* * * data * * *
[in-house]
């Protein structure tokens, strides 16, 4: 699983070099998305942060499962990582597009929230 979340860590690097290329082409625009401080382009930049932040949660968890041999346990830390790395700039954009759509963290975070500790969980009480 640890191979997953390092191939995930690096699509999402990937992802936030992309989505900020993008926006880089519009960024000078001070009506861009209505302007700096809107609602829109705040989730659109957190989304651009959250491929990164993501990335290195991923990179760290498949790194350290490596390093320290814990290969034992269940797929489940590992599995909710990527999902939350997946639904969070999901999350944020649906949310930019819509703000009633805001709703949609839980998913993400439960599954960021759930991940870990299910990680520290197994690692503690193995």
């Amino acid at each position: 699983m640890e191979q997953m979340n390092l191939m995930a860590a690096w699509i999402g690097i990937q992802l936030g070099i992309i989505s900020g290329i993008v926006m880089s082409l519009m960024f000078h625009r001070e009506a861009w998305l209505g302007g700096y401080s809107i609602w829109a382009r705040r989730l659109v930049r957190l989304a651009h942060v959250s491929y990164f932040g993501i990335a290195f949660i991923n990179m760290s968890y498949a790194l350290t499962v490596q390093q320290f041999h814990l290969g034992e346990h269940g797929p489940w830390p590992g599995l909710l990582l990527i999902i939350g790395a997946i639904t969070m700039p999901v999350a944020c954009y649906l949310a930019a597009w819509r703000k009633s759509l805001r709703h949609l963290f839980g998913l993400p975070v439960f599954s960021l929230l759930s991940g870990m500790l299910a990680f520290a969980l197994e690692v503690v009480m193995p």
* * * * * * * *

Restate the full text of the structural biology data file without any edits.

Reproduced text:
[in-house]
């Protein structure tokens, strides 16, 4: 699983070099998305942060499962990582597009929230 979340860590690097290329082409625009401080382009930049932040949660968890041999346990830390790395700039954009759509963290975070500790969980009480 640890191979997953390092191939995930690096699509999402990937992802936030992309989505900020993008926006880089519009960024000078001070009506861009209505302007700096809107609602829109705040989730659109957190989304651009959250491929990164993501990335290195991923990179760290498949790194350290490596390093320290814990290969034992269940797929489940590992599995909710990527999902939350997946639904969070999901999350944020649906949310930019819509703000009633805001709703949609839980998913993400439960599954960021759930991940870990299910990680520290197994690692503690193995």
């Amino acid at each position: 699983m640890e191979q997953m979340n390092l191939m995930a860590a690096w699509i999402g690097i990937q992802l936030g070099i992309i989505s900020g290329i993008v926006m880089s082409l519009m960024f000078h625009r001070e009506a861009w998305l209505g302007g700096y401080s809107i609602w829109a382009r705040r989730l659109v930049r957190l989304a651009h942060v959250s491929y990164f932040g993501i990335a290195f949660i991923n990179m760290s968890y498949a790194l350290t499962v490596q390093q320290f041999h814990l290969g034992e346990h269940g797929p489940w830390p590992g599995l909710l990582l990527i999902i939350g790395a997946i639904t969070m700039p999901v999350a944020c954009y649906l949310a930019a597009w819509r703000k009633s759509l805001r709703h949609l963290f839980g998913l993400p975070v439960f599954s960021l929230l759930s991940g870990m500790l299910a990680f520290a969980l197994e690692v503690v009480m193995p």